All dogs can get elbow calluses, but big dogs are more susceptible to developing these rough patches of skin. This is because elbow calluses develop when a dog lays down on a hard surface. So, the greater the weight of the dog, the more likely they are to develop elbow calluses.
Makes sense, right?
If your dog routinely lays down on solid surfaces, it is likely to develop elbow calluses. Even if you provide soft, comfy bedding for them, some dogs just prefer to lay down on hard floors where their tummies will be cool.
Elbow calluses are essentially pressure sores, and you do need to keep an eye on them. They can become ulcerated, crack, bleed, and can become infected.
Crusty elbows in dogs form to take the pressure off of the joint when the dog flops down for a rest or a nap on a hard surface.
Dogs most often develop these calluses on their elbows, but they can also develop them on their hips, sides of the leg, and hocks. Deep-chested breeds like the Husky can sometimes develop calluses on their sternum.
Because of their weight, large breeds are more likely to develop crusty elbows. If they have short hair they are even more likely to develop these calluses.
Breeds like Mastiffs and Labs that are both big and have short hair are the most likely to develop these types of calluses.
Dog calluses are usually not painful for dogs. They can occasionally become painful when a hair becomes ingrown and they get infected. If an infection happens in a callus your dog may need antibiotics.
Elbow calluses can become more severe as dogs age and “flop” down more on the floor. When this happens the calluses will get larger and sometimes bleed.
There are several different strategies for getting rid of calluses on dog elbows. One of the more important strategies is for your dog to lie on a cushioned surface.
Sometimes providing your dog with a comfortable bed can help – if they are willing to lay in the bed.
Surgery isn’t usually considered for an elbow callus in a dog because the incision site would be a joint and stitches are likely to come out when the dog is moving around.
Your vet may also recommend supplements and food that are shown to help reduce inflammation. Several options include:
- Medi-Cal Royal Canin Mobility Support: This is a dog food that contains fatty acids, chondroitin, glucosamine, and farmed green-lipped mussel powder. The goal is to reduce inflammation.
- Cartrophen Vet: This reduces inflammation and increases the fluids that lubricate the joint.
- Flexadin: This is a treat that contains anti-inflammatory agents and can be a chewy treat or a tablet.
There are also several home remedies that you can use for elbow calluses in dogs. Two of the most effective are dog balm and vitamin E.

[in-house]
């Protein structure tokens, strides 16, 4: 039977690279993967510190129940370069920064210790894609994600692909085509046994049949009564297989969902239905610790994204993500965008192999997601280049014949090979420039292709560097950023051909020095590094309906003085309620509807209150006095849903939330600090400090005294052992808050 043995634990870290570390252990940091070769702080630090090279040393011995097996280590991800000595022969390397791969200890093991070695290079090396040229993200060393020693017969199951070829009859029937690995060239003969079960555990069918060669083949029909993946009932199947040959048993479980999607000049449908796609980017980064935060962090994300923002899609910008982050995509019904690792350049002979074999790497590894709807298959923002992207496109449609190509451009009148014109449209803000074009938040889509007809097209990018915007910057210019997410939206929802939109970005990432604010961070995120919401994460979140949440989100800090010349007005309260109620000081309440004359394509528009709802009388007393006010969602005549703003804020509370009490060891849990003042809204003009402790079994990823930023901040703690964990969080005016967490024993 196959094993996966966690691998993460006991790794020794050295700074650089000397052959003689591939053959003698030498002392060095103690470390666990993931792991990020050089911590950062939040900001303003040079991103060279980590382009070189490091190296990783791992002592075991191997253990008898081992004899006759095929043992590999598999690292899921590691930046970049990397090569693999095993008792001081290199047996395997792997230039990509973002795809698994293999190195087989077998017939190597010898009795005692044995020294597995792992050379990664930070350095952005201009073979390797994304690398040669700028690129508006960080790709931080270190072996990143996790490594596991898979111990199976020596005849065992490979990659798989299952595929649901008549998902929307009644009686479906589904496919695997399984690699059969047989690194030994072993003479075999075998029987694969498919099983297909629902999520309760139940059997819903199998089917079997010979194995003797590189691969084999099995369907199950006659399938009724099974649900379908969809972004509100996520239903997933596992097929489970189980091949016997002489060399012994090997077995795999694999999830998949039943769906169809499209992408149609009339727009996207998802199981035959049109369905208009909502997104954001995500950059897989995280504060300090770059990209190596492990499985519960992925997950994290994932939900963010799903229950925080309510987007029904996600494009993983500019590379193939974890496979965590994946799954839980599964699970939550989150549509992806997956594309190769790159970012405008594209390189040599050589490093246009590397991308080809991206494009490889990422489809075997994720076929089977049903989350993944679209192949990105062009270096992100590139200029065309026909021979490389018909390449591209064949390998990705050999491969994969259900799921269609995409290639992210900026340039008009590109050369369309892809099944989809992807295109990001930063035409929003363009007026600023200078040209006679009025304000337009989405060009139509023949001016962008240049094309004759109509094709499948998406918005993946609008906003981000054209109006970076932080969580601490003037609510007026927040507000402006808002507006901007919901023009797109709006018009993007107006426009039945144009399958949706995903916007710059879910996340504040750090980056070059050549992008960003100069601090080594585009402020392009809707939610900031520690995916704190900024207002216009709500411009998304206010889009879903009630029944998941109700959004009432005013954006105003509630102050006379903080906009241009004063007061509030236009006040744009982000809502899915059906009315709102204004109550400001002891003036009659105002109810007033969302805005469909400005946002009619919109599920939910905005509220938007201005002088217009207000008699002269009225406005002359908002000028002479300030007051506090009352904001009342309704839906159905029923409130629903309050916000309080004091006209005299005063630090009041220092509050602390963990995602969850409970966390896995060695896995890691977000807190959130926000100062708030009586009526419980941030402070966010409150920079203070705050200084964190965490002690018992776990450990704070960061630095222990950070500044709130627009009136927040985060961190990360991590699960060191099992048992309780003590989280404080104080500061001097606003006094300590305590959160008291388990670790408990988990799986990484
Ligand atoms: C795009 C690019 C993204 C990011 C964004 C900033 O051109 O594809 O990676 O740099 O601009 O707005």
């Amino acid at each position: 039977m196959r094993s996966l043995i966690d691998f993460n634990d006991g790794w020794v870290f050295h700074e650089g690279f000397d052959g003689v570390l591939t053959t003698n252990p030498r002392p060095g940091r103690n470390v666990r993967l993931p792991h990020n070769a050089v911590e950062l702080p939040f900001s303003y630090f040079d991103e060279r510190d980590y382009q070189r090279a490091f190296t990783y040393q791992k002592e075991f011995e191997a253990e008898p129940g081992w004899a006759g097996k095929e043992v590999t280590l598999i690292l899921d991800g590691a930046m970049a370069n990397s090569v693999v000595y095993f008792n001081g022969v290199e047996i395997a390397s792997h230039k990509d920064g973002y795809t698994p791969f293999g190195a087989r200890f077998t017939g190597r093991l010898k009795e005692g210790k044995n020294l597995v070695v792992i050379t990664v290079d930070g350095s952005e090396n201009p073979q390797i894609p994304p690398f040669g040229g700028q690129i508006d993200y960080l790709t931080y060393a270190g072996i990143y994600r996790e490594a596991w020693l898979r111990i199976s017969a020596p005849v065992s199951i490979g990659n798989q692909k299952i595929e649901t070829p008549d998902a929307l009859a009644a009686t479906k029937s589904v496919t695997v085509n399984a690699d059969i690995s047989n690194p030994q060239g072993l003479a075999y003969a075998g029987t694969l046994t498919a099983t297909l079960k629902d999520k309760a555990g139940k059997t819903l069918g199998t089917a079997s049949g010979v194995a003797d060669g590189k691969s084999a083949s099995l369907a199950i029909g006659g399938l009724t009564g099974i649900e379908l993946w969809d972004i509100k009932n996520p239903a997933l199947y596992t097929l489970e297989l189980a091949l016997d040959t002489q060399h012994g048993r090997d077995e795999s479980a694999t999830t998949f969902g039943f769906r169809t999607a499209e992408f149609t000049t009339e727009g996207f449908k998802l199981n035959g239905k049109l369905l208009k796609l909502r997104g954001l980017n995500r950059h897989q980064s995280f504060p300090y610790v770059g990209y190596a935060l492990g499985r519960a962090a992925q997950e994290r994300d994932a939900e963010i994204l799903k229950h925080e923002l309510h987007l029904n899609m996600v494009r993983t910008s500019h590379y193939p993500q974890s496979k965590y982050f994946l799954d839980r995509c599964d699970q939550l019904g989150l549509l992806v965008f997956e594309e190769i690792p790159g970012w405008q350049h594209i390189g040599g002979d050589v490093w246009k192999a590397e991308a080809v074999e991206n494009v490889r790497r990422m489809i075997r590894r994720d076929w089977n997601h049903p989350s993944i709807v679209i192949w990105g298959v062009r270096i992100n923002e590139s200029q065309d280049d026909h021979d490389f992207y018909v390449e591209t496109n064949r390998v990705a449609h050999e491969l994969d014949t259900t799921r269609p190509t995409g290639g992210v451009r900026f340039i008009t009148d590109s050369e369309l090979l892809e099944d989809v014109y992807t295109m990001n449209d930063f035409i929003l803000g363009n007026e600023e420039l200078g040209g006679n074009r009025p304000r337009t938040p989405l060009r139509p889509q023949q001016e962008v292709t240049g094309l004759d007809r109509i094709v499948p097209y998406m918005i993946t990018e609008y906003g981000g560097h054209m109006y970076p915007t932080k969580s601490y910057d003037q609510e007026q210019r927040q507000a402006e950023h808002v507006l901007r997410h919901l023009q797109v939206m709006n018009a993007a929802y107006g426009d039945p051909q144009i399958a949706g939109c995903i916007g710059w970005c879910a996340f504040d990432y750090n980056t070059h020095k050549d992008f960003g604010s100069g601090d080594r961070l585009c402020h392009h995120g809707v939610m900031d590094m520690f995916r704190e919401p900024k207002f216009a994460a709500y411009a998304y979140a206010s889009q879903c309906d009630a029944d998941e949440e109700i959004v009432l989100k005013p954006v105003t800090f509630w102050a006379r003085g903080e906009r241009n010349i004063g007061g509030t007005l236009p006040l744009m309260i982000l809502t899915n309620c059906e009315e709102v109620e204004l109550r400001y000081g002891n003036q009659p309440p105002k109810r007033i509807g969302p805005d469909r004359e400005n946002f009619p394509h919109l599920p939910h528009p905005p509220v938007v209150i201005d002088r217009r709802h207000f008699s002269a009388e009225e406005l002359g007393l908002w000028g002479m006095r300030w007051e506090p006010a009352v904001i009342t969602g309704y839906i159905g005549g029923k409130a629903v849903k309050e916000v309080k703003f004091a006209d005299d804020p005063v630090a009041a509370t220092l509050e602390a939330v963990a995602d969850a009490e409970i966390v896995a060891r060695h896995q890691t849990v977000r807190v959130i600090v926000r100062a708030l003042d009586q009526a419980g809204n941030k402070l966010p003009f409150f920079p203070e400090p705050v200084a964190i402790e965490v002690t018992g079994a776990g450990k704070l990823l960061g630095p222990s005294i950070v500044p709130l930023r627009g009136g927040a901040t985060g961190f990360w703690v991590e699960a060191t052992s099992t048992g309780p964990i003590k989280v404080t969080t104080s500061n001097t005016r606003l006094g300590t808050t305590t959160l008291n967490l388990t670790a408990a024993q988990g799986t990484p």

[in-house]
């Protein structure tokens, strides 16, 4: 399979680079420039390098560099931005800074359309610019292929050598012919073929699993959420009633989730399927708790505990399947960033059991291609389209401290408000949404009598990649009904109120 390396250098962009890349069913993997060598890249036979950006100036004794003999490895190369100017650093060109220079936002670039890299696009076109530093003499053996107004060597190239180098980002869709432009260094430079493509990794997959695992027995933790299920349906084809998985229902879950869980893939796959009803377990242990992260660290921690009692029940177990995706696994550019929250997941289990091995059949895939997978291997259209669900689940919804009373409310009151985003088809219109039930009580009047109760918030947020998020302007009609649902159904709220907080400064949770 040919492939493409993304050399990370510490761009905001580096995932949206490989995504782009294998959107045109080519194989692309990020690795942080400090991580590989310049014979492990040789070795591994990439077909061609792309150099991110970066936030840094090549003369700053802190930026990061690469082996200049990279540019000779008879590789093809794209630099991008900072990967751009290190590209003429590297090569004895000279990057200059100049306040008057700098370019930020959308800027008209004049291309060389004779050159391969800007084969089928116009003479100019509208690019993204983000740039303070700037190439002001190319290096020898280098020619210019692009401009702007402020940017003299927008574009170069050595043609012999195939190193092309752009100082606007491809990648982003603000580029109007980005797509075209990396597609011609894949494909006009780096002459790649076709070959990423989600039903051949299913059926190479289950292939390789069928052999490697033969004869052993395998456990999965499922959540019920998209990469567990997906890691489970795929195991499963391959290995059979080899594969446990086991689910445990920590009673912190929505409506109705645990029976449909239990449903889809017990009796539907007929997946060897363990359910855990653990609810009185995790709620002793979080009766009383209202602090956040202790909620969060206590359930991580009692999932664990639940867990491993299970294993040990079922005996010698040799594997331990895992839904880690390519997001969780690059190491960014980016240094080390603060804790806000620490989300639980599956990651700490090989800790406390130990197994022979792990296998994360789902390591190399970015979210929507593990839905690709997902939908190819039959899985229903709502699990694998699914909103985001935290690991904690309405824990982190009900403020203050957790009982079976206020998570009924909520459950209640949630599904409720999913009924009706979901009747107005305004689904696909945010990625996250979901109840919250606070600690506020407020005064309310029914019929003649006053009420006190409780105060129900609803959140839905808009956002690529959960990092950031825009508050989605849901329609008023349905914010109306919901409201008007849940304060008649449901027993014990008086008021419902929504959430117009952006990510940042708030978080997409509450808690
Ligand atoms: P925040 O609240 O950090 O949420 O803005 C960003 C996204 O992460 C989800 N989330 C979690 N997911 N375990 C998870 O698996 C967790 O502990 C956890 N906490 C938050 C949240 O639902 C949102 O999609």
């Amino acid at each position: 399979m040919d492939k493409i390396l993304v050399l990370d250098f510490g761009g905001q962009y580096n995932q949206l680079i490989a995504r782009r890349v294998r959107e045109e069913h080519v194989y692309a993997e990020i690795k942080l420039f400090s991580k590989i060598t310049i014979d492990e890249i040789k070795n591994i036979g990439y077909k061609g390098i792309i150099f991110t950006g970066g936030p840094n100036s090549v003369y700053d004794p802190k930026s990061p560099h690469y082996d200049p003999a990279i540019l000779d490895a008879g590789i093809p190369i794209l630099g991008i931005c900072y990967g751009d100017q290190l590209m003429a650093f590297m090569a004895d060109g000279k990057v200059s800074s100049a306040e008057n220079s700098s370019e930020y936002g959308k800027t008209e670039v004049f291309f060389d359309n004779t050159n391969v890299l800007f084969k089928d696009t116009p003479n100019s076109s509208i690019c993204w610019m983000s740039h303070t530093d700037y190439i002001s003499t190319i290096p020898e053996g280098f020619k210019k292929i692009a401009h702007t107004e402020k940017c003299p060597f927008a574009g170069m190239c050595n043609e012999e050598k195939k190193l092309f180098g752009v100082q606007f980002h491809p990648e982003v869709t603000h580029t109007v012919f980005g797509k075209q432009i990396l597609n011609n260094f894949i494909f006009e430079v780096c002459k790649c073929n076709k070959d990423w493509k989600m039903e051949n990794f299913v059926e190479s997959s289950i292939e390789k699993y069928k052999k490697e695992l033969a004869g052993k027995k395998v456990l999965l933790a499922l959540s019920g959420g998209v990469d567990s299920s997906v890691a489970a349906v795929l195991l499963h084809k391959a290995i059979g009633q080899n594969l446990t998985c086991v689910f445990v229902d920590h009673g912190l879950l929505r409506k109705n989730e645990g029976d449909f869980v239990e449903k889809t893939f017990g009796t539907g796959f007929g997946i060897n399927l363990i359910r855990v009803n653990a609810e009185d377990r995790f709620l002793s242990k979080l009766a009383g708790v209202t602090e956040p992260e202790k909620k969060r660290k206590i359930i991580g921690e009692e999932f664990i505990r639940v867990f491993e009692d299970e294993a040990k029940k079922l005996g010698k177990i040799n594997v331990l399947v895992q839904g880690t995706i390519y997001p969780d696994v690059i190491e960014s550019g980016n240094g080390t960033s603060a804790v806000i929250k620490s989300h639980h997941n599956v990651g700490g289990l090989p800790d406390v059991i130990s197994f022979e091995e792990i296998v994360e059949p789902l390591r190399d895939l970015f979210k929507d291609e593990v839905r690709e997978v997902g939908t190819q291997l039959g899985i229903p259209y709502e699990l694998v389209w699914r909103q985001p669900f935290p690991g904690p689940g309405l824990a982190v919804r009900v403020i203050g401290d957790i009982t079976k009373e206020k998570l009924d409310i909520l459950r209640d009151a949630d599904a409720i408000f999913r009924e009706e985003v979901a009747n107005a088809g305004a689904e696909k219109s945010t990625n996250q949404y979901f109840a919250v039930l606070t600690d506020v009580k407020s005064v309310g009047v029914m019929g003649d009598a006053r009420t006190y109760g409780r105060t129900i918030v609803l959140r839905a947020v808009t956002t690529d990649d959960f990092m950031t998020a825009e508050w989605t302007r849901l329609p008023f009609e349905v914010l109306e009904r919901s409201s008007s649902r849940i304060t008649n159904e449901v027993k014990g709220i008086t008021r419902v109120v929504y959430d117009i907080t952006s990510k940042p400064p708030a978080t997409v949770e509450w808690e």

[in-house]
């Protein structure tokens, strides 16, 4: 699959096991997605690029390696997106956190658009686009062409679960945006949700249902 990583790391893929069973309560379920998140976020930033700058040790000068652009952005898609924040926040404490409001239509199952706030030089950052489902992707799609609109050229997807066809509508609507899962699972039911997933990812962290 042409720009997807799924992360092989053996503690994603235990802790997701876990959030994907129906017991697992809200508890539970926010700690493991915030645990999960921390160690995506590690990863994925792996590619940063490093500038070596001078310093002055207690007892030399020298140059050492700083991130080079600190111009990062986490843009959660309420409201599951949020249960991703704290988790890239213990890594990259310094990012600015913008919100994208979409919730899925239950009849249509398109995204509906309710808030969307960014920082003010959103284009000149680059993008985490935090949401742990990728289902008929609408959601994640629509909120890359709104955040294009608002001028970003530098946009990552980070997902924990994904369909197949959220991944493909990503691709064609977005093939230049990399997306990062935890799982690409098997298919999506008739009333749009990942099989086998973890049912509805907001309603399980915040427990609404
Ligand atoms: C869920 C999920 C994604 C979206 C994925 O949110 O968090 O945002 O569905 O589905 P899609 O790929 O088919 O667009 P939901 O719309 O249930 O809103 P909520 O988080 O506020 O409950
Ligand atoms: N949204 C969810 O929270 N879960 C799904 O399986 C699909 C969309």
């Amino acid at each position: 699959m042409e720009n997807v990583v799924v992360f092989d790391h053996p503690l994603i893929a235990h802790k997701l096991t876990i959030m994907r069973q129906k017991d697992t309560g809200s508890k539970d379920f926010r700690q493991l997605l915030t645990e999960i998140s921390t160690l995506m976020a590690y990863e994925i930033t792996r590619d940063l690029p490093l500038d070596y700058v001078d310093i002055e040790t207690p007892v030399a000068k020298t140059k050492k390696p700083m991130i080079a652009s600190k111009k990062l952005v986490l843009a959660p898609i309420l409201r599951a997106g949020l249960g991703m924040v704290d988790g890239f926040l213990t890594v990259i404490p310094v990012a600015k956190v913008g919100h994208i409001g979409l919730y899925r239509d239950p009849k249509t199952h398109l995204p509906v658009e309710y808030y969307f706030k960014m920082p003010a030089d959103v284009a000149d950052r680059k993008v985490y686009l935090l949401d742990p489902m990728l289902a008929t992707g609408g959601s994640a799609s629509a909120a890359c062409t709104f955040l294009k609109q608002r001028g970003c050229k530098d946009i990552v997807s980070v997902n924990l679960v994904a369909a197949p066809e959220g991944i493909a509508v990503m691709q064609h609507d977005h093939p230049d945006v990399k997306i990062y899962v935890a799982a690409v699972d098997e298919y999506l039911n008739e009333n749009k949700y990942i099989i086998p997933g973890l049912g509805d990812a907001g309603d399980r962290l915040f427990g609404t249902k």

Dog balm: There are lots of companies that sell good quality dog balm, or you can make your own. Dog balm is normally used on both paws and elbows and it’s meant to protect doggie skin.
Vitamin E: Massage liquid vitamin E into your dog’s elbows to help keep them soft and promote healing.
Vaseline: Some people really dislike vaseline because dogs can (and do) lick it off. However, Vaseline is one of the best products for keeping moisture in your dog’s skin and if you massage it in well they won’t be able to get much of it in their mouths.
Cooling Mat: Dogs often seek out hard floors because they are cooler than cushioned floors. Getting your dog a cooling mat will help to keep your dog cool and provide a more cushioned surface for them to lay on.
Elbow brace: Not all dogs will tolerate wearing an elbow brace, but for dogs that will, these devices can help. An elbow brace for a dog works like a knee or a wrist brace for a human. It allows movement while covering the area and letting it heal.
Elevated or soft bed: You want to provide your dog with a soft place to lie down. A soft bed can work well, but if your dog doesn’t like to lie down in a soft bed, then an elevated sling-type bed can be a good alternative. These beds don’t trap heat and may be more appealing to dogs that like to stay cool.
Most dog elbow calluses are harmless, but you do need to keep an eye on them. If you see the following signs, take your dog to the vet.
- Cracking callus
- Bleeding callus
- Callus that looks infected
If your dog has a cracked or bleeding callus it can lead to infections and you should have it treated before an infection sets in. It’s much easier to treat elbows before they get infected than after.
Several different risk factors make your dog more prone to getting elbow calluses.
- Breed: Because elbow calluses are a function of weight plus laying on hard surfaces, large breed dogs with shorter hair are the most susceptible to developing them. Breeds like Great Danes, Mastiffs, Rottweilers, and Labrador retrievers are all likely to develop elbow calluses. Small dogs with short hair also are more prone to elbow calluses.
- Weight: Heavier dogs are more likely to get elbow calluses.
- Age: As dogs age, they get more arthritis, and that arthritis can develop into elbow calluses.
- Ingrown hair: Ingrown hair on the elbows can sometimes cause elbow calluses to form. Elbow calluses can also cause ingrown hairs to develop.